So I have the raw photos from Second Life, the graphic program I use to make this comic. They look fantastic, right?
They usually are too dark, or missing props, or I like the look of one pose in one picture and the face in another picture, or the sky isn’t right, or the lighting is off.
There is a whole host of reasons why I use Photoshop on these pictures. Now that I have my own half-sim I can make sure most of the props are in the right spaces, which helps, and I can move backgrounds to get the perfect composition. But as I said in the last installment, it is better to make sure you get the brightest picture you can and create the lighting in Photoshop than it is to try and get the right lighting in Second Life and hope that you can use the photo as is.
Here is an example of before and after:
As you can see, I had to crop the picture for the panel size I needed, add shadows, add the box in Talon’s arms because I couldn’t rez it on the sim itself, color adjustments and a better sky. This was on a sim that wasn’t mine, so I had to be careful to take out things that didn’t belong in the comic, like the poster on the right that says “Touch for a Landmark”.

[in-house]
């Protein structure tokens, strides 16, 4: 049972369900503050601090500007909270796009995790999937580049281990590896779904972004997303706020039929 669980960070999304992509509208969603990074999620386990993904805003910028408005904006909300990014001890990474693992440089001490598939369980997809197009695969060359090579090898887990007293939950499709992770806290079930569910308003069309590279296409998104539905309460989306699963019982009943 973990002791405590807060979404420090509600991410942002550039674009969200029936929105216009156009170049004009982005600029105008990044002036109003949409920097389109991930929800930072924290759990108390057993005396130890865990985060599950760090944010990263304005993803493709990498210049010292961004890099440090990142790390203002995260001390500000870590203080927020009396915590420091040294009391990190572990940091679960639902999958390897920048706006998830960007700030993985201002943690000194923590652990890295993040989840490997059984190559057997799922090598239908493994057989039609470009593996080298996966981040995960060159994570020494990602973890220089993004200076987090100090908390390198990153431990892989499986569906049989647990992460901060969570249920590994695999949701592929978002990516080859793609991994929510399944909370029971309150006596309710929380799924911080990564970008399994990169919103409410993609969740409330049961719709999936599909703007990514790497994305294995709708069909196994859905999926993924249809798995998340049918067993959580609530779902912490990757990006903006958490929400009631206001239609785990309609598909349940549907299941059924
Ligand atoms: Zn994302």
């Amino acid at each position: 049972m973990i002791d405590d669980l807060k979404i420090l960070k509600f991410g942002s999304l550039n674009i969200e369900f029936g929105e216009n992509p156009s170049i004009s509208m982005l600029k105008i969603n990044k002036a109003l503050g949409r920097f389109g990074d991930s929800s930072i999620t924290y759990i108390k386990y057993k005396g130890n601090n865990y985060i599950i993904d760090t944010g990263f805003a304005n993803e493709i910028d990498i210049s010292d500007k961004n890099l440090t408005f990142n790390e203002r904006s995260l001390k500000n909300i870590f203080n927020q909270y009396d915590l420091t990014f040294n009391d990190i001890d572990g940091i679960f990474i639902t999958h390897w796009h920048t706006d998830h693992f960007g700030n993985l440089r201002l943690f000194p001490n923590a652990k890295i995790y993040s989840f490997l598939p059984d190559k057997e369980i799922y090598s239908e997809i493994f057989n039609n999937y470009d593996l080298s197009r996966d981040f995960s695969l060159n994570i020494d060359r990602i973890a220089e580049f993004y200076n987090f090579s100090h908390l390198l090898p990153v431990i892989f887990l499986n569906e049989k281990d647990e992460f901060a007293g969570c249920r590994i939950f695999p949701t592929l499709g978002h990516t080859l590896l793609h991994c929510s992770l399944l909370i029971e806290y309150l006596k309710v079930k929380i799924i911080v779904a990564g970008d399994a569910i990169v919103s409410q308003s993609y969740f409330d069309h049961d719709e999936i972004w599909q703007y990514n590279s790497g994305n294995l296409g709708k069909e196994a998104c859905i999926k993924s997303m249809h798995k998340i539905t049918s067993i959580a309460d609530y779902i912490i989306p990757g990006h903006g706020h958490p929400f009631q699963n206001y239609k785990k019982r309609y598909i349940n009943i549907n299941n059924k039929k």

Not exactly something you can do in the world I’m creating.
I lay out the comic in Photoshop making sure every panel is sized correctly for the page, and if any special panels are needed I work those up as well. Below is an example of a special panel. Rosabelle’s bust in the lower right hand corner is called an overlay, and requires a careful touch to get just right.
After the layout is set up I get the word bubbles set up. Laying out the words before I surround them with the bubble is an easy way to make sure they fit properly.
I use color to distinguish between characters only for artistic purposes. It is certainly not a requirement. Because I create these comics digitally I can use any font I want. I choose to keep to an easy to read comic font. You can have the best script in the world and if folks can’t read it, you are going to lose out.
I am by no means an expert when it comes to making comics, but this is my current process, and it is being refined every time I create a comic.